Finally we have caterpillars who have made it to the chrysalis phase! Unfortunately we had some caterpillar casualties due to one of many diseases that Monarchs are susceptible to. Ours were sadly affected by a very fast moving virus called the Nuclear Polyhedrosis Virus. The caterpillars who were separated quickly enough were able to survive and go on to pupate. Let's focus on the positives and learn about the amazing transformation that takes place in this phase!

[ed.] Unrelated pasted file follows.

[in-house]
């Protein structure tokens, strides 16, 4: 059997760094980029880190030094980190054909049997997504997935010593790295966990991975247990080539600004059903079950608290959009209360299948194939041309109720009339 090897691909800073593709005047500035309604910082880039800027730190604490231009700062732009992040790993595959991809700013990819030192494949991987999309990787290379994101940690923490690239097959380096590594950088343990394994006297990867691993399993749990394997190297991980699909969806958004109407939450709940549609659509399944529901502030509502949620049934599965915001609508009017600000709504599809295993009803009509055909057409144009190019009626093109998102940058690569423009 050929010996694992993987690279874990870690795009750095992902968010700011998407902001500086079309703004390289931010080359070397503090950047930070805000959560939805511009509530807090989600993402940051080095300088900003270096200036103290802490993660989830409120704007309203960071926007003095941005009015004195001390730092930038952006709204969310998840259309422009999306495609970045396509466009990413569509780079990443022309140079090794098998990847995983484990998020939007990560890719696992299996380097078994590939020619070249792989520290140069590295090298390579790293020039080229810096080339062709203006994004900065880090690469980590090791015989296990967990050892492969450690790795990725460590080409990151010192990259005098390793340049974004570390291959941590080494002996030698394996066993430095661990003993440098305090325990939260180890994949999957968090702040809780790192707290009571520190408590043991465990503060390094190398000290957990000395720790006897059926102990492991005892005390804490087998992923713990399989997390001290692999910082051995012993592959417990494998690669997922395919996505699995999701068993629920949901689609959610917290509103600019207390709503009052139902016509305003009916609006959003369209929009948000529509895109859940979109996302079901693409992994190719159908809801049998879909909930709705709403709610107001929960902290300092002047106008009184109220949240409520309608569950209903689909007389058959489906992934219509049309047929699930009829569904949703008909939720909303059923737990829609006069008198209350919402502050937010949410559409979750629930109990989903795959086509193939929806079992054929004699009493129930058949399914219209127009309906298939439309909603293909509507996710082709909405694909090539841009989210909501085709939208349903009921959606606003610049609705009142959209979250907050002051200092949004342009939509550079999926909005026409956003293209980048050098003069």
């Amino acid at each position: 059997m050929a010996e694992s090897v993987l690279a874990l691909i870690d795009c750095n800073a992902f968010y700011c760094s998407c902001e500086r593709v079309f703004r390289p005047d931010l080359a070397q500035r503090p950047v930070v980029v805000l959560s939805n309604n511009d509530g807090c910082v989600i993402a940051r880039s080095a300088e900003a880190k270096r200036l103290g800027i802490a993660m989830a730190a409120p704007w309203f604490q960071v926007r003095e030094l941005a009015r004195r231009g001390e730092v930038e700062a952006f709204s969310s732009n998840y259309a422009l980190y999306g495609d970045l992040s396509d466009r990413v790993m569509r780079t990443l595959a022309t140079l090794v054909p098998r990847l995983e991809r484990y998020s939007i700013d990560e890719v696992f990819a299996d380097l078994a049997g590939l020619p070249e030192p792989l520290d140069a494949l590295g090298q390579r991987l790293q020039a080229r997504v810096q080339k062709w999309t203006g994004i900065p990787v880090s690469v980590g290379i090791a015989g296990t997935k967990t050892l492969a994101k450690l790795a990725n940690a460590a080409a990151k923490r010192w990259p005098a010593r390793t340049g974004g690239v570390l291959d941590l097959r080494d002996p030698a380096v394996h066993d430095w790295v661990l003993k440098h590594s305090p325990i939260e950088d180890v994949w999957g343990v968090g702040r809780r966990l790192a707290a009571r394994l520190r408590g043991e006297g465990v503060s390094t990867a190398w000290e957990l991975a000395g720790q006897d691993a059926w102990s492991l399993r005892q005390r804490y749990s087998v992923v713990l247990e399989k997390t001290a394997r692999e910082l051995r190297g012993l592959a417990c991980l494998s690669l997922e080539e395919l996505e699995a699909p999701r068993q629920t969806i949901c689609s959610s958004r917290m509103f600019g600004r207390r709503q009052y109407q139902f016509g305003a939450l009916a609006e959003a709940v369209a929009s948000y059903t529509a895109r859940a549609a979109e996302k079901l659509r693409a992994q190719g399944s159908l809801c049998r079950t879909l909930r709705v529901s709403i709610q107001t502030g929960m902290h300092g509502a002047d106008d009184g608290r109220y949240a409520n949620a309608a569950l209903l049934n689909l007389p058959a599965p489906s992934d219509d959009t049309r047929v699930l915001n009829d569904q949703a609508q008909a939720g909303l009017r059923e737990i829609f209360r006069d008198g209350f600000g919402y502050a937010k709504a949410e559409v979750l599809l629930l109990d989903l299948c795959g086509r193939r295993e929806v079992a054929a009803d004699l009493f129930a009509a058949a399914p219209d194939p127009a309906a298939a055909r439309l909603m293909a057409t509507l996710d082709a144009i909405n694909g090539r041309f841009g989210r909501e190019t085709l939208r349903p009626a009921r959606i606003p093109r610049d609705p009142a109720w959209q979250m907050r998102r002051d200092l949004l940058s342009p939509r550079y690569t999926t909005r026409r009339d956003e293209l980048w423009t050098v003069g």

Once the caterpillars are big enough, they stop eating. It then forms a protective layer of silk around itself, called a chrysalis. The chrysalis is soft at first, but within an hour, the shell hardens to protect the growing butterfly living inside. It’s green color helps disguise the pupa from predators, but since they are living in our office, we just get to admire the beauty! The pupa, or the caterpillar in chrysalis, remains motionless. Even though the pupa has no eyes, legs or antennae, it undergoes a series of changes so it can reborn as a butterfly. The mouth changes from a milkweed-chewing machine to a straw-like tongue, called a proboscis, that the butterfly will need to sip nectar from flowers. After about 15 days, a butterfly emerges. It takes a few hours before the newborn butterfly can fly because its wings are tiny, wet, and wrinkly. The butterfly pumps hemolymph, a body fluid, into the wings to make them stronger and expand. After it’s wings finally become stable, the butterfly goes off to look for it’s first meal! Butterflies enjoy nectar, a sweet, sugary liquid produced in plants, from several different flowers including red clover, alfalfa, thistle, and wild carrot.